For the past several years and post-COVID 19, the UK like many other countries have become increasingly dependent on digital payments, but are those who have not been as quick to adopt these methods in danger of being left behind? 

Kevin Carson, Senior VP of Global Business Development at Freedom Pay, writes for Payment Expert on why banks, financial services and the incoming Labour government should look to provide equal opportunities for cash and cashless payment methods. 

A quick tap when taking the tube, grabbing a coffee or buying office lunch has become the norm for most Brits in 2024. Many are unsure of the role notes and coins will have in the future – if any. 

While recent data from Link reveals a significant shift away from physical money, with consumers three times more likely to leave their homes without cash compared to 2019, the reality is more nuanced. 

Brits are still withdrawing a staggering £209m a day from ATMs, and many still carry a small cash reserve for emergencies or budgeting purposes, highlighting a lingering reliance on traditional payment methods.

However, the march towards a cashless future is undeniable, with nearly half of UK adults believing a cashless society is inevitable within their lifetime.

Alternative payment solutions fuel the switch to cashless

Both physical bank cards and their digital counterparts are pushing the need for cash into the past. During the pandemic, contactless and digital wallet usage skyrocketed due to restrictions on physical contact. 

In the years since, we expected this trend to plateau, but instead it has continued to grow, reflecting an increasing demand for convenience, speed and personalisation. Consumers, empowered by omnichannel shopping experiences, crave seamless transactions, integrated loyalty programs, and personalised offers. 

Contactless payments are now neck-and-neck with traditional card transactions, with digital wallets proving a firm favourite. Research by FreedomPay suggests that by 2033, digital wallets could account for a significant 40% of all retail, leisure, and hospitality spending in the UK. 

Buy Now, Pay Later (BNPL) schemes are further strengthening cashless options, offering consumers greater financial flexibility and opening doors to new customer segments. Digital payment systems can further benefit a business by legally and responsibly gathering payment and customer data, enabling businesses to refine their business models to best serve their customers.  

Furthermore, innovations like open banking, which allows for financial data to be shared between banks and third-party service providers, are also gaining traction, adding another layer of complexity and opportunity to the evolving payments ecosystem.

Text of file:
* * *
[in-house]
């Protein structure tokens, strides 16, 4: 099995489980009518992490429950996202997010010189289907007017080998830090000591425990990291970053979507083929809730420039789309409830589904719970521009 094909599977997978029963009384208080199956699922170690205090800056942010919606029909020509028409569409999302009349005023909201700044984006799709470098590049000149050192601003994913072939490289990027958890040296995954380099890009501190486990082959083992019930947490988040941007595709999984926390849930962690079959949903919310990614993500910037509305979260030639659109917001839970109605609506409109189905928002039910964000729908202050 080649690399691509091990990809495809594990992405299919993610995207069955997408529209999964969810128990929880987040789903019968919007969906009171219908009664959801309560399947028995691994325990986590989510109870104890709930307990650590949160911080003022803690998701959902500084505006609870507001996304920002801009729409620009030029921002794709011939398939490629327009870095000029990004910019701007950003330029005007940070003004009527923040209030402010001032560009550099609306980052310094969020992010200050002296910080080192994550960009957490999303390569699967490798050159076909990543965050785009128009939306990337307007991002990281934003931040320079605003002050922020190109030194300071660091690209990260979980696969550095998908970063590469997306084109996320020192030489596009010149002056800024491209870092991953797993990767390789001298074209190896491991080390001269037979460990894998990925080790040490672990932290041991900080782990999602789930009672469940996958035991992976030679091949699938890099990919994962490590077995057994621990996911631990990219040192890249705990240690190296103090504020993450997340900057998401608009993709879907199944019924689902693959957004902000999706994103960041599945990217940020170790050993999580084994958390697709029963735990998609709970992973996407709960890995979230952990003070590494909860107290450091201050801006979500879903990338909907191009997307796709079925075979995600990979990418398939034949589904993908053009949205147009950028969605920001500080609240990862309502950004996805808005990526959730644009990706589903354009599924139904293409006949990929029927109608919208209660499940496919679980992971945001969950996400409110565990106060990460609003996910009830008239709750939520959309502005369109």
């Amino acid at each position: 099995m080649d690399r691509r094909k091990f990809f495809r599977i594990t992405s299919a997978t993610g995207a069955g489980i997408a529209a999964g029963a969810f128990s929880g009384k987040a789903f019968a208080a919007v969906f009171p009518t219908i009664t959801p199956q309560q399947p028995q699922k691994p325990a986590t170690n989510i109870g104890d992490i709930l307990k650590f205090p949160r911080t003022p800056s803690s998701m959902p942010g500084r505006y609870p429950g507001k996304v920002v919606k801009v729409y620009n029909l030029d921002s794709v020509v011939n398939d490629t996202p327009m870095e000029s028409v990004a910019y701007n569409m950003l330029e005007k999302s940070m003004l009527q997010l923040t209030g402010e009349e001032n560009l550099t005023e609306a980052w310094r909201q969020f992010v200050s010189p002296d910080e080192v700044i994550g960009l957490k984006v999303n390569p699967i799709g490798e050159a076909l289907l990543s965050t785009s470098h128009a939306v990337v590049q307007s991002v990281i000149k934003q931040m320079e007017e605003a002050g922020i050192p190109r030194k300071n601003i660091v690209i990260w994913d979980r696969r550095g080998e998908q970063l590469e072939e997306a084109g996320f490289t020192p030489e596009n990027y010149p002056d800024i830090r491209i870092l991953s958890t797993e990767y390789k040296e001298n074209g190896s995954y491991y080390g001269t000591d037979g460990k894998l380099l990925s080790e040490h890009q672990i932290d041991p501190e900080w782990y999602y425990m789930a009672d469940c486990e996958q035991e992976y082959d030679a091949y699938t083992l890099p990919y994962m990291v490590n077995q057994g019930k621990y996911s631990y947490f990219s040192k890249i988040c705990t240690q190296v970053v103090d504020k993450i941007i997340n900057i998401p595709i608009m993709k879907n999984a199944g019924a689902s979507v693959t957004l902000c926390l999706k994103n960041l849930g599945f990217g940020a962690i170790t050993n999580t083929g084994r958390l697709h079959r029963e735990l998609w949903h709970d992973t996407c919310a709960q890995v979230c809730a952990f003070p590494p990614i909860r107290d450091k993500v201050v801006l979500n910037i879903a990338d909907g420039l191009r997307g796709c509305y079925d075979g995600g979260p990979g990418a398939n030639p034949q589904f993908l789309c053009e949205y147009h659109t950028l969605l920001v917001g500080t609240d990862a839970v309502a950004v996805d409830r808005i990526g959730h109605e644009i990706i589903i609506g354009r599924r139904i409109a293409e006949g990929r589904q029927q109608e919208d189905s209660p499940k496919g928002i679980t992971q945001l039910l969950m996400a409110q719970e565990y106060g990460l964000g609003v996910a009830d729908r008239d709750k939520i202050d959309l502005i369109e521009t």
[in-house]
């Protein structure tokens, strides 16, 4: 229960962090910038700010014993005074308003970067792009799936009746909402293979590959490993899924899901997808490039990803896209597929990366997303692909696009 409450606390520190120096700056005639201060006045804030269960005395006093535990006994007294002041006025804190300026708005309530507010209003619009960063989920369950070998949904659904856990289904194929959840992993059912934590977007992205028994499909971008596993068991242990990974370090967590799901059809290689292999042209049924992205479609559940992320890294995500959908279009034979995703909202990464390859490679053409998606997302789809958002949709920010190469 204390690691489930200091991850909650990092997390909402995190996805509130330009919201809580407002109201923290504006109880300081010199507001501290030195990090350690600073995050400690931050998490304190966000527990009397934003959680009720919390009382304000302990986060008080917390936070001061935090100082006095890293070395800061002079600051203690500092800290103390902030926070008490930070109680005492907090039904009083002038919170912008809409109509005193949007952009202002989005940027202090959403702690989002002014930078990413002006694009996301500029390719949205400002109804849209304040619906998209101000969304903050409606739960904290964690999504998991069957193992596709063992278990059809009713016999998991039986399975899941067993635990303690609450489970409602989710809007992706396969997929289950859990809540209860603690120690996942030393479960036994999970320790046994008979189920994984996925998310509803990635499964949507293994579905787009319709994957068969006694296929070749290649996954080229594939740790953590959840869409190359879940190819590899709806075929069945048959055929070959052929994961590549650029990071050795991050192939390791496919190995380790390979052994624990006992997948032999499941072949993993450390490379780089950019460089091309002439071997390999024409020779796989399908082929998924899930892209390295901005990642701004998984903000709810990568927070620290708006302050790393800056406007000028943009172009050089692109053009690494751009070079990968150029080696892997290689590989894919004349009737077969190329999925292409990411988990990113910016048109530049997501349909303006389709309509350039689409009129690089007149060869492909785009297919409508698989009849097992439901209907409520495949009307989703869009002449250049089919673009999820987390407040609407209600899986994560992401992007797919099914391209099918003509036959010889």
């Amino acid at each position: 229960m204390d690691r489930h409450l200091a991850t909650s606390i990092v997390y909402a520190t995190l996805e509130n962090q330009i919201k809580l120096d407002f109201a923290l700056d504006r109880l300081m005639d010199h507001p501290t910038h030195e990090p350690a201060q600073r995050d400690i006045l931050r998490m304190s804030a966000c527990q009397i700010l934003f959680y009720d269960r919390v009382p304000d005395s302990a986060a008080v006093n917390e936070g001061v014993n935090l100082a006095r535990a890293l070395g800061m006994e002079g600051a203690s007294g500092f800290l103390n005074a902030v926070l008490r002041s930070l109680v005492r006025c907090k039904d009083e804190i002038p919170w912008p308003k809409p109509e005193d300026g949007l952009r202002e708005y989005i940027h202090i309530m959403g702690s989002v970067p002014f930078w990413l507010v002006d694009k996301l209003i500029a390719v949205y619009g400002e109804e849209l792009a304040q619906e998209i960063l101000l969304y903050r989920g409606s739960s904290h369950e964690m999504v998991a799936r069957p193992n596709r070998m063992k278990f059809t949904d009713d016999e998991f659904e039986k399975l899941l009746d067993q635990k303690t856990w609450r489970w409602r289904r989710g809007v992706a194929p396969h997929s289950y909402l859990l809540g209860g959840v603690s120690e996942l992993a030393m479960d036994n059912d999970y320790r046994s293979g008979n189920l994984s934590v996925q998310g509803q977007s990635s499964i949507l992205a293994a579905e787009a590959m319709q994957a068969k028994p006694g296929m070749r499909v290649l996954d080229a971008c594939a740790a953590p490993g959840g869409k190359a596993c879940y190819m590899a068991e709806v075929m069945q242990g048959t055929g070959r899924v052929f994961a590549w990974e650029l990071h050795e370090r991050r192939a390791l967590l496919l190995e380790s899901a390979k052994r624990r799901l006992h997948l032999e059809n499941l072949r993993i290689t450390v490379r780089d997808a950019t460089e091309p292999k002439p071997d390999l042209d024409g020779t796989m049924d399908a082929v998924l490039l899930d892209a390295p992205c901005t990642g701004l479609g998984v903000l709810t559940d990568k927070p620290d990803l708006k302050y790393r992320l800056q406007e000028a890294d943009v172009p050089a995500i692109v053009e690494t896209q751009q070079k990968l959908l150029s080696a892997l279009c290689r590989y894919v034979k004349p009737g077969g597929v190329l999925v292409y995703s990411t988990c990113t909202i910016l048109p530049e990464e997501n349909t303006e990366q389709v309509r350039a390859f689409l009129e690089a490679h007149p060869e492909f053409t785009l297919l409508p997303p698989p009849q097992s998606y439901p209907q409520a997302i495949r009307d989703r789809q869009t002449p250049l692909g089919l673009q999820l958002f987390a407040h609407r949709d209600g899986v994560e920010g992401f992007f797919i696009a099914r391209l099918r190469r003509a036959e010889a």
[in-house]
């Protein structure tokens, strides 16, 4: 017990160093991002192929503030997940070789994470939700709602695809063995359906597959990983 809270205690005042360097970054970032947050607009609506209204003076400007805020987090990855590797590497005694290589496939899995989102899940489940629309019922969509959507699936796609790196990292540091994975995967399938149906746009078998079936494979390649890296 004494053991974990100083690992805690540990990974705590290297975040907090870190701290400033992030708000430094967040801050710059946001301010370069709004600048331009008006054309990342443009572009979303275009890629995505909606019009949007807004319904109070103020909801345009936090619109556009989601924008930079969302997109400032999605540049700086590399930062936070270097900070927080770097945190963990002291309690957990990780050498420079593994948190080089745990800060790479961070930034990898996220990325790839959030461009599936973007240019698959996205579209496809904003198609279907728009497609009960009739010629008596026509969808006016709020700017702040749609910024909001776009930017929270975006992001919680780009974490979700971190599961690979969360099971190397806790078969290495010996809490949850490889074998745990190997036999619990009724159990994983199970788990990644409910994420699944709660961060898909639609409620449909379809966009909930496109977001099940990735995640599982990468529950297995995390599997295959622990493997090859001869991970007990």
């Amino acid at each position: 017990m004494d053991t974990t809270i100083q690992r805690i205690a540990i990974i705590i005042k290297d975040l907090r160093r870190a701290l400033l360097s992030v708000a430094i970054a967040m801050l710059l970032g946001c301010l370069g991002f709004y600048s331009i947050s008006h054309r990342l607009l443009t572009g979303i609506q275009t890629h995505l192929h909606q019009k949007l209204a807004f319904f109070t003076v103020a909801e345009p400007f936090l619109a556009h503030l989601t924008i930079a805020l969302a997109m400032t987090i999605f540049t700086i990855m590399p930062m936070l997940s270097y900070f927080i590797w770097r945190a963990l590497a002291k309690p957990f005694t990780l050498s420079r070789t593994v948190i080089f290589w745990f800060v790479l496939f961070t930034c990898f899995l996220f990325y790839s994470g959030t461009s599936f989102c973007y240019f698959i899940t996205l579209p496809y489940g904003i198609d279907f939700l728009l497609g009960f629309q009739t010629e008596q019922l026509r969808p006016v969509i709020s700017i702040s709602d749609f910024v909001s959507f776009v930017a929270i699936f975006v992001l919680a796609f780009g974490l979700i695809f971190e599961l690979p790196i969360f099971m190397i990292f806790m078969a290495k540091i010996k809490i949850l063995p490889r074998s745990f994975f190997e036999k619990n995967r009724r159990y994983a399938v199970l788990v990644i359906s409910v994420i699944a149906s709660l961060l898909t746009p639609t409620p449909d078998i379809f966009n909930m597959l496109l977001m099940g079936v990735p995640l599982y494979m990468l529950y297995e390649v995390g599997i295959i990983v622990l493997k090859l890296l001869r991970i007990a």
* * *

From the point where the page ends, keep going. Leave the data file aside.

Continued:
Navigating the regulatory complexities of BNPL, open banking and other digital payment methods requires significant expertise, highlighting the growing importance of knowledgeable payment partners for businesses wishing to cater to evolving audiences.

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The enduring role of cash

The decline of cash usage in the UK is obvious, with thousands of ATMs being decommissioned in recent years. However, cash is unlikely to disappear entirely as it still holds an important role for certain demographics of the population. 

For example, recent research by FreedomPay shows that not all Brits are equipped for the shift to digital, with one in five (18.6%) reporting that they don’t trust using smartphones and wearable devices for payments. A key barrier to widespread adoption is the sizable knowledge gap, as only half (49.0%) of UK shoppers say they understand how digital wallets work. 

The concerns of decline in cash, such as accessibility for older people, are being recognised in Parliament, with recent debates taking place over legislation to protect cash payments. 

Although older respondents represent a smaller cohort of shoppers, there is a social responsibility for providers to build trust and knowledge regarding digital wallet use to avoid financial exclusion.  

Payment preference should be personal

What does all this mean for businesses? Cash may be receding, but it’s far from total abandonment. Brands and retailers need to be prepared to accept the method of payment that the customer prefers – whether this is digital, card or cash. 

Offering a diverse range of payment choices is no longer optional; it’s essential. Ignoring the shift in consumer behaviour and clinging solely to traditional methods will hinder growth, whilst steamrolling ahead in digital risks alienating customers. 

The future of payments in the UK should reflect both traditional and innovative threads. Businesses that embrace this dynamic landscape and cater to evolving consumer preferences will be best positioned to thrive in the years to come.